(Canadian Press Broadcast Wire (Canada) Via Acquire Media NewsEdge) (New-Year-Optimism)
Federal Agriculture Minister Gerry Ritz says he's pleased to see general optimism in the Canadian agriculture sector to start 2013.
He attributes some of the positive outlook to improved market access and the major changes made to grain marketing in 2012, with the end of the Canadian Wheat Board's single desk in August.
He says farmers had a -- quote -- ``tremendous amount of success this fall,'' adding there has been more product move than ever before and for higher returns per bushel.
Ritz says the so-called fiscal cliff in the United States presents a significant risk to the export-dependent sector, because Canada exports between 50 and 85 per cent of certain commodities. (CHSM)
A senator says the potential doubling of milk prices will be averted as part of the compromise that White House and congressional bargainers reached on wide-ranging legislation to avert the ``fiscal cliff.''
Senate Agriculture Committee Chairwoman Debbie Stabenow, D-Mich., told reporters that negotiators had agreed to extend portions of the expired 2008 farm bill through September.
She said that includes language keeping milk prices from rising, but excludes other provisions like energy and disaster aid for farmers. (AP)
The Canpotex marketing agency for three of the largest potash producers in Canada has agreed to sell one million tonnes of the crop nutrient in the first half of 2013 to a major Chinese customer.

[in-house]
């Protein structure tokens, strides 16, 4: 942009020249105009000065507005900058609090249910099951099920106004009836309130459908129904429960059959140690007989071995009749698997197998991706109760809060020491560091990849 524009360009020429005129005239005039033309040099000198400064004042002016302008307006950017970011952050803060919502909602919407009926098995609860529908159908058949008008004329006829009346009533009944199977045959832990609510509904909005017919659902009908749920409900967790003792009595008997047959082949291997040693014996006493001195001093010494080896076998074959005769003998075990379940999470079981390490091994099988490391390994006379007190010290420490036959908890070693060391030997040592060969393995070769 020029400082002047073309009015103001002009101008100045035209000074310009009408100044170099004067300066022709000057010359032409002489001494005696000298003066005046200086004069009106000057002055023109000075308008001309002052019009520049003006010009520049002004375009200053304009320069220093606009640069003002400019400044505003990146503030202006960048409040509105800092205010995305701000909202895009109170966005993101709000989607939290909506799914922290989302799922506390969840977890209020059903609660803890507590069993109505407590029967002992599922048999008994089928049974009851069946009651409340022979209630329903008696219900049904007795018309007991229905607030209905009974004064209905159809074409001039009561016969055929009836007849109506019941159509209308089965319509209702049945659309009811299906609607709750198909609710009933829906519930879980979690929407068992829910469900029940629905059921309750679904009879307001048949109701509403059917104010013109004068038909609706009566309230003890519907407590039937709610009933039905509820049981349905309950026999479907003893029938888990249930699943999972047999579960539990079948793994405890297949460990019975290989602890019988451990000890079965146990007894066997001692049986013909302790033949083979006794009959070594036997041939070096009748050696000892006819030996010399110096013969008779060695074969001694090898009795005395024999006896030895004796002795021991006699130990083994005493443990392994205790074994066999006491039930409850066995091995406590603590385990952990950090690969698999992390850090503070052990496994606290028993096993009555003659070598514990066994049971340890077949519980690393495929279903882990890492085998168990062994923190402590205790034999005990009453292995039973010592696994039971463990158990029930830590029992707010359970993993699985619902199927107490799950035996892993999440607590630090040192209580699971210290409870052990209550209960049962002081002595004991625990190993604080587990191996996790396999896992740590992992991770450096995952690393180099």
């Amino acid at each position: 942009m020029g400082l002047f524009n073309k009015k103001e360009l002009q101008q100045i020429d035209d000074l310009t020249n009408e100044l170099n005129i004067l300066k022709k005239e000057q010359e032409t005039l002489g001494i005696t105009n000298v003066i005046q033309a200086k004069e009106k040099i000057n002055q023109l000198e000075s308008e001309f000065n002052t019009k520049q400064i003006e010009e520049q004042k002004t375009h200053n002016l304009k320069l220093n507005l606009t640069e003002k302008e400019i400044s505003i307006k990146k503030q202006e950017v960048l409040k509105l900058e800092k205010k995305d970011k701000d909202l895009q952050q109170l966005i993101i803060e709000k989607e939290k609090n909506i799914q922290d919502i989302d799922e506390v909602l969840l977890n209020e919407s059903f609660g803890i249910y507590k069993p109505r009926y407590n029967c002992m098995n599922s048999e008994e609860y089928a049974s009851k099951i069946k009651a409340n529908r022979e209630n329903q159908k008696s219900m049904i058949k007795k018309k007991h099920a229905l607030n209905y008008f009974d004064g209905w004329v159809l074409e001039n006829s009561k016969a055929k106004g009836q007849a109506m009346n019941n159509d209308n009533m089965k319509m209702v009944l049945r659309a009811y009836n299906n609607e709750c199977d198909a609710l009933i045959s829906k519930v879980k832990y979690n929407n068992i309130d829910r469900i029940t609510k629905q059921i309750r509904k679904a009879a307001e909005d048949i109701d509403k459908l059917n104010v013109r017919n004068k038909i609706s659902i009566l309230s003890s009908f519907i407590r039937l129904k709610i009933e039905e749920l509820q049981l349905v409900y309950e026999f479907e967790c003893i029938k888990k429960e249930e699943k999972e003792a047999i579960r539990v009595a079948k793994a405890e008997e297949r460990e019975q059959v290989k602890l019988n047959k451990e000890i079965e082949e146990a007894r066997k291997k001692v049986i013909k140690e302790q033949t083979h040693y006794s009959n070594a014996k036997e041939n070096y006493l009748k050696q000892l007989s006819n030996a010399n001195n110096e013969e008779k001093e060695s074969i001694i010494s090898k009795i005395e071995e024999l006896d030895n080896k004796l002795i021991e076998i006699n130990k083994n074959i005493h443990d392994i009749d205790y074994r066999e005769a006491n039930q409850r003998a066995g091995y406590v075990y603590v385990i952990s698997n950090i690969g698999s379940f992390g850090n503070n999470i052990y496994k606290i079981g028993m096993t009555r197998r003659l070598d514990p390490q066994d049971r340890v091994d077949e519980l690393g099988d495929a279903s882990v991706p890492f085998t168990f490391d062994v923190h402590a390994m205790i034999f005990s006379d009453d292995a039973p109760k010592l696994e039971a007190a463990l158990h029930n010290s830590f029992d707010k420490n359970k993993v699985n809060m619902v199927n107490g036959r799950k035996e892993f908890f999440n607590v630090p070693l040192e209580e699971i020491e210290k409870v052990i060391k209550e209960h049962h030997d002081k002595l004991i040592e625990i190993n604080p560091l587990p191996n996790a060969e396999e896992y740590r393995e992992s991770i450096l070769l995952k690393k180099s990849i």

Canpotex says the price will be 70 dollars U-S per tonne below the contract price established in March 2012.
The agreement is with a subsidiary of Sinofert, China's largest integrated agriculture company and a long-time partner of Canpotex.
Canpotex is jointly owned by Potash Corporation of Saskatchewan, Agrium and Mosaic Corp., a U.S. company with major potash operations in Saskatchewan. (The Canadian Press)
A Farm Credit Canada spokesman says farmers and agribusiness owners need a solid business plan with realistic projections for a successful loan application.
F-C-C's Remi Lemoine says when a financial institution declines a loan application it doesn't mean the project is not worthy, it may have to do with how the application is put together.
Lemoine says errors potential borrowers make are having a non-existent or incomplete business plan, an overly optimistic budget forecast, and not allowing enough for cost overruns for projects is also a common mistake.
He encourages farmers and agribusinesses to ask their lenders for suggestions to improve their loan applications and to seek out mentors who can provide the input they need to put together a solid plan. (CKNX)
The federal government says the Canada-Switzerland Organic Equivalency Arrangement gives producers an edge in the European country's organic market.
It says it makes it easier to import and export certified organic products between Canada and Switzerland.
It cuts down on additional certification, which decreases costs.
Federal Agriculture Minister Gerry Ritz says Canadian consumers also benefit because they'll get increased access to Swiss organic food options. (CKNX)
The Forestry Farm Park and Zoo in Saskatoon is 100 years old.
Originally called the Sutherland Forest Nursery Station, it was established in 1913, and was operated as a federal tree nursery until 1966.
A few years after that, the zoo was created at the park site.
Manager of the Forestry Farm, John Moran, says there are plans to celebrate the centennial throughout the year.
The site features a number of heritage buildings, a meditation garden, lots of heritage programs, and events like weddings, anniversaries, and picnics. (CJWW)
(Agriculture Digest by Mary Jo Laforest)
(The Canadian Press)
(c) 2013 The Canadian Press
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